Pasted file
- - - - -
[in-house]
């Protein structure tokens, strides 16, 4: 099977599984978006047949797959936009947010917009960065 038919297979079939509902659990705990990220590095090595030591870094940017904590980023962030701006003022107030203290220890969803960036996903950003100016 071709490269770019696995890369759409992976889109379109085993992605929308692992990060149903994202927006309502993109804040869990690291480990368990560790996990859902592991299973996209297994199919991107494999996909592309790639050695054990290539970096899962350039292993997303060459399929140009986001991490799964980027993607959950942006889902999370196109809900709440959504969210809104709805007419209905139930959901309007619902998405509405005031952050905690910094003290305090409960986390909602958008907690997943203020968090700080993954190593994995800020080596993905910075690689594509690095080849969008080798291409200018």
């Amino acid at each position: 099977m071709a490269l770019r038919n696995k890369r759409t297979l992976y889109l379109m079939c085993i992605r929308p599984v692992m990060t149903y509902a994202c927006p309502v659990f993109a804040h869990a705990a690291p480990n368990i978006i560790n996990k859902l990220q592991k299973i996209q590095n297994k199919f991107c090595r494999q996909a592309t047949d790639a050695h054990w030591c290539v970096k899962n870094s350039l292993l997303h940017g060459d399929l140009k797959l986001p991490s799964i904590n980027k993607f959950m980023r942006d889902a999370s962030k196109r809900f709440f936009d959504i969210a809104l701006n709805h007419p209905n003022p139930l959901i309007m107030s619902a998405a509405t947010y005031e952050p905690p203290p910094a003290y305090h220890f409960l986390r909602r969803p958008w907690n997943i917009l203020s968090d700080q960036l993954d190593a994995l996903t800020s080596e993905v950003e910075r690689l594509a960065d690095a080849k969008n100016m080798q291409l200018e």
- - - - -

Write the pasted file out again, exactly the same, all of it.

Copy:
[in-house]
């Protein structure tokens, strides 16, 4: 099977599984978006047949797959936009947010917009960065 038919297979079939509902659990705990990220590095090595030591870094940017904590980023962030701006003022107030203290220890969803960036996903950003100016 071709490269770019696995890369759409992976889109379109085993992605929308692992990060149903994202927006309502993109804040869990690291480990368990560790996990859902592991299973996209297994199919991107494999996909592309790639050695054990290539970096899962350039292993997303060459399929140009986001991490799964980027993607959950942006889902999370196109809900709440959504969210809104709805007419209905139930959901309007619902998405509405005031952050905690910094003290305090409960986390909602958008907690997943203020968090700080993954190593994995800020080596993905910075690689594509690095080849969008080798291409200018």
């Amino acid at each position: 099977m071709a490269l770019r038919n696995k890369r759409t297979l992976y889109l379109m079939c085993i992605r929308p599984v692992m990060t149903y509902a994202c927006p309502v659990f993109a804040h869990a705990a690291p480990n368990i978006i560790n996990k859902l990220q592991k299973i996209q590095n297994k199919f991107c090595r494999q996909a592309t047949d790639a050695h054990w030591c290539v970096k899962n870094s350039l292993l997303h940017g060459d399929l140009k797959l986001p991490s799964i904590n980027k993607f959950m980023r942006d889902a999370s962030k196109r809900f709440f936009d959504i969210a809104l701006n709805h007419p209905n003022p139930l959901i309007m107030s619902a998405a509405t947010y005031e952050p905690p203290p910094a003290y305090h220890f409960l986390r909602r969803p958008w907690n997943i917009l203020s968090d700080q960036l993954d190593a994995l996903t800020s080596e993905v950003e910075r690689l594509a960065d690095a080849k969008n100016m080798q291409l200018e």